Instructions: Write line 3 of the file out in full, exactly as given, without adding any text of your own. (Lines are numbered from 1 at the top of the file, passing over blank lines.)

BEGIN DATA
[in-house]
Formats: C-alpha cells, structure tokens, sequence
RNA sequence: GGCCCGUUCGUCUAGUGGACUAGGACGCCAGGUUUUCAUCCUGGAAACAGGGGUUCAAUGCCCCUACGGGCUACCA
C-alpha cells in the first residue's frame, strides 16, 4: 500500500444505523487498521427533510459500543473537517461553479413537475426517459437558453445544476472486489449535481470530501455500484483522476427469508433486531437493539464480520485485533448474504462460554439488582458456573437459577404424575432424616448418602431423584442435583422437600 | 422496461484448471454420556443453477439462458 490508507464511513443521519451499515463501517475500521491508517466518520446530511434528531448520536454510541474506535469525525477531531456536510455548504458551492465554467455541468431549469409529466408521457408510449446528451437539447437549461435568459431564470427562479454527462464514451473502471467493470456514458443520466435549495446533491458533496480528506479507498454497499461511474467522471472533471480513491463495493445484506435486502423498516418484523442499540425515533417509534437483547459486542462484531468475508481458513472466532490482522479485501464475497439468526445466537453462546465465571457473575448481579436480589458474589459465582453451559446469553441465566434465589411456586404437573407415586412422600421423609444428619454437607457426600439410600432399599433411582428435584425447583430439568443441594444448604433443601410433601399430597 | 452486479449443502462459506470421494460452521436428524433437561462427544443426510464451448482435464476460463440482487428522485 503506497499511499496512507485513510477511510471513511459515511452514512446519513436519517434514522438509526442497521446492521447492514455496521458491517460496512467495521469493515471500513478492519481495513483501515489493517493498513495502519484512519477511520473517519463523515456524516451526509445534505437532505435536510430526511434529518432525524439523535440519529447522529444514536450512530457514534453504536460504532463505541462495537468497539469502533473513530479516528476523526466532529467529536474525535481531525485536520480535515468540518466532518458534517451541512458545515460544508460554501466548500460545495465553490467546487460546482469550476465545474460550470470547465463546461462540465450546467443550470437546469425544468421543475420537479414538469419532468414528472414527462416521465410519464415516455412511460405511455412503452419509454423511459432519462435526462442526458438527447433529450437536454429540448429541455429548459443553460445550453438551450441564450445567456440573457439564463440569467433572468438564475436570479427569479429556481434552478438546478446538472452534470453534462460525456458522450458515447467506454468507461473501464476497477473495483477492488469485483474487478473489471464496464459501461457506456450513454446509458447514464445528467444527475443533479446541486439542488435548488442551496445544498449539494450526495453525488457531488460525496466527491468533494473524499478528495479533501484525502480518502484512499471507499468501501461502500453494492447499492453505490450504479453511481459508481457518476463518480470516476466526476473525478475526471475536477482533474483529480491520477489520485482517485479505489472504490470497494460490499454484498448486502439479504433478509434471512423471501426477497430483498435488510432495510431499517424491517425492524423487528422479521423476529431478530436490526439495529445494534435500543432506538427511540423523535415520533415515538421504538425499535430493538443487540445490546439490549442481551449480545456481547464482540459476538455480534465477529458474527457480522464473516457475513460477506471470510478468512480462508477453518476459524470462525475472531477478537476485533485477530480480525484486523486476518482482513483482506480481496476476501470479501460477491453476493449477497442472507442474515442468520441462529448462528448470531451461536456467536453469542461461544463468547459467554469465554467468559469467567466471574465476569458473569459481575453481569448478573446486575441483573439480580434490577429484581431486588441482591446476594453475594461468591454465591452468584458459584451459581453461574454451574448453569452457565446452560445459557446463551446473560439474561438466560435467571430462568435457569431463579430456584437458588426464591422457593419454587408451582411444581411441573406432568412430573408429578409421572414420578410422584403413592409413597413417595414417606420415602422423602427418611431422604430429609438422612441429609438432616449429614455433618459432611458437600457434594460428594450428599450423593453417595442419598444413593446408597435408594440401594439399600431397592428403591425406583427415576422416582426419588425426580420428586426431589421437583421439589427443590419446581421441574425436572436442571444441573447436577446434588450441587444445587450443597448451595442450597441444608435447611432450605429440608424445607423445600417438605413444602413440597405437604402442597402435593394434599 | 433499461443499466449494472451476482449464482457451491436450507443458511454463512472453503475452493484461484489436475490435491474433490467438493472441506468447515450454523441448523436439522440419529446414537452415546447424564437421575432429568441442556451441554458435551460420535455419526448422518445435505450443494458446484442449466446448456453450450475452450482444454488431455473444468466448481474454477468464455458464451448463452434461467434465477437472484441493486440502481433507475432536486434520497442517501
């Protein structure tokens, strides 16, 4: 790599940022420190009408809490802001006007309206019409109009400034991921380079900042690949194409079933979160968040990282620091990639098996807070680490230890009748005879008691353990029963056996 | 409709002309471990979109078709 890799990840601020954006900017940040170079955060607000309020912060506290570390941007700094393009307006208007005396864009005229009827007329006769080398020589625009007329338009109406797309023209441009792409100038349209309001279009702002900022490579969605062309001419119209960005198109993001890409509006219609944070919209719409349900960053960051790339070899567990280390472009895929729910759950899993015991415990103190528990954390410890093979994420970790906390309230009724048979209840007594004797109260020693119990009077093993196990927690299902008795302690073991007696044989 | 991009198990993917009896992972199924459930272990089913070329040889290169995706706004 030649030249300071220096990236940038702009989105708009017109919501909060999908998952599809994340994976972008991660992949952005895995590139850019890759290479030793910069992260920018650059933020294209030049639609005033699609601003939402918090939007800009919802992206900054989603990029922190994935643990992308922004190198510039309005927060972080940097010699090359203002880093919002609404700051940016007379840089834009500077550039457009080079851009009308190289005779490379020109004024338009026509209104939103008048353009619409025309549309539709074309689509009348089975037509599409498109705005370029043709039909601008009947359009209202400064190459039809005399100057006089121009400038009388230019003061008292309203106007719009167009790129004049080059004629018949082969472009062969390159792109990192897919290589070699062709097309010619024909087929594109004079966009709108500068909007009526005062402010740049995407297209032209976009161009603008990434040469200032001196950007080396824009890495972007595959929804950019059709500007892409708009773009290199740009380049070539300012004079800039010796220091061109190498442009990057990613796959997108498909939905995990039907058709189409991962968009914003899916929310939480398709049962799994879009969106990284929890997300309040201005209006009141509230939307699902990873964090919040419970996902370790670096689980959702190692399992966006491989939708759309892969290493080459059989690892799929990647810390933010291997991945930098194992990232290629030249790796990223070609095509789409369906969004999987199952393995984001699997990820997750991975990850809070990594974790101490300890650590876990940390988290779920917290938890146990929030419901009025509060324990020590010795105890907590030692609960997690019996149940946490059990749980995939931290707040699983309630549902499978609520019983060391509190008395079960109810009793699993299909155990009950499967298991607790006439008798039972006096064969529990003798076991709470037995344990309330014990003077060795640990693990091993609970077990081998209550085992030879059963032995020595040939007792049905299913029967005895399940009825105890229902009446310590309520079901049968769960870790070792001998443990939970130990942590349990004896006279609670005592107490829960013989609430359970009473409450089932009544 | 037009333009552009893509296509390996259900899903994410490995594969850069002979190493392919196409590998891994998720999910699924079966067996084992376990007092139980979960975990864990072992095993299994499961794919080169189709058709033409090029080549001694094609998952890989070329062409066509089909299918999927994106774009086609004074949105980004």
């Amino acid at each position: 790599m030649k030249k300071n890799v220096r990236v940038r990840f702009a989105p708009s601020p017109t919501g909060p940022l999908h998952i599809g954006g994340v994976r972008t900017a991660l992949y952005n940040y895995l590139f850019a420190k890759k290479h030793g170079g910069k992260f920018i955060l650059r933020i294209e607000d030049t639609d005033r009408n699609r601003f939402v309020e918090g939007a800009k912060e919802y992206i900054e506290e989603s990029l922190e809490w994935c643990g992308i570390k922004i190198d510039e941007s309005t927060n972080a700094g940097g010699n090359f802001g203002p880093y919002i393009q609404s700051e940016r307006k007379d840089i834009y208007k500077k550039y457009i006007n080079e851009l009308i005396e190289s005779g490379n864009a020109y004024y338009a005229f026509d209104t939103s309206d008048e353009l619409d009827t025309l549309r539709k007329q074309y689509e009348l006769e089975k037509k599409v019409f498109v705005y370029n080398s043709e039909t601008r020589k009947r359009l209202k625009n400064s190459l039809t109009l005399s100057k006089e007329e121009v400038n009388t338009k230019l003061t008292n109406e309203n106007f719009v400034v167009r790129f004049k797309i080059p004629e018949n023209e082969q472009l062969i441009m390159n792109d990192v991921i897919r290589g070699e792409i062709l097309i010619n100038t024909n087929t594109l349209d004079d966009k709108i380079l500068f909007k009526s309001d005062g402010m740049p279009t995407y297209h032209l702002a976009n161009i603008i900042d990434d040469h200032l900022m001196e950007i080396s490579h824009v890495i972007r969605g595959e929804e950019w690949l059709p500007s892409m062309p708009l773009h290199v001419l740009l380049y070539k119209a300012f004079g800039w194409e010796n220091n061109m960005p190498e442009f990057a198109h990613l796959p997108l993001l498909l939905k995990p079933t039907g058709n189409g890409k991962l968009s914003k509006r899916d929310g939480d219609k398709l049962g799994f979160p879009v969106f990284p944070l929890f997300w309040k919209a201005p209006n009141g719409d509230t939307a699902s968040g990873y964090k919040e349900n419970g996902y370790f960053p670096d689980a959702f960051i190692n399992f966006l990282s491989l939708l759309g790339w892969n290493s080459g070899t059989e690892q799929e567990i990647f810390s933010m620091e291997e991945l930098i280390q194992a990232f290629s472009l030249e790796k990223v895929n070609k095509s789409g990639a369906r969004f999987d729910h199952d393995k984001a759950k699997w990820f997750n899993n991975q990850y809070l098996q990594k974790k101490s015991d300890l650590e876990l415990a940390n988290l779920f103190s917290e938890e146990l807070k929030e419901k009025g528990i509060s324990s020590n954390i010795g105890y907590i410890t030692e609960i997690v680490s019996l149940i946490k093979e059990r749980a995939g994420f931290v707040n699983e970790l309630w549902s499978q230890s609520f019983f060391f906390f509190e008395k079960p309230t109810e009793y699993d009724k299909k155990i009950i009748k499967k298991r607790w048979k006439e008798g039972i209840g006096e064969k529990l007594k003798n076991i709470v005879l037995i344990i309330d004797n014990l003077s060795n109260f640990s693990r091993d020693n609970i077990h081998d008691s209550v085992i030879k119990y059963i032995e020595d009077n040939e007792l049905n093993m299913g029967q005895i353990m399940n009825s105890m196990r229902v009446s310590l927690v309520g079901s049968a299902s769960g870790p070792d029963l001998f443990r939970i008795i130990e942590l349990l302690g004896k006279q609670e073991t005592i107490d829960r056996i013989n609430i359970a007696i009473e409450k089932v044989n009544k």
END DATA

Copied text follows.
RNA sequence: GGCCCGUUCGUCUAGUGGACUAGGACGCCAGGUUUUCAUCCUGGAAACAGGGGUUCAAUGCCCCUACGGGCUACCA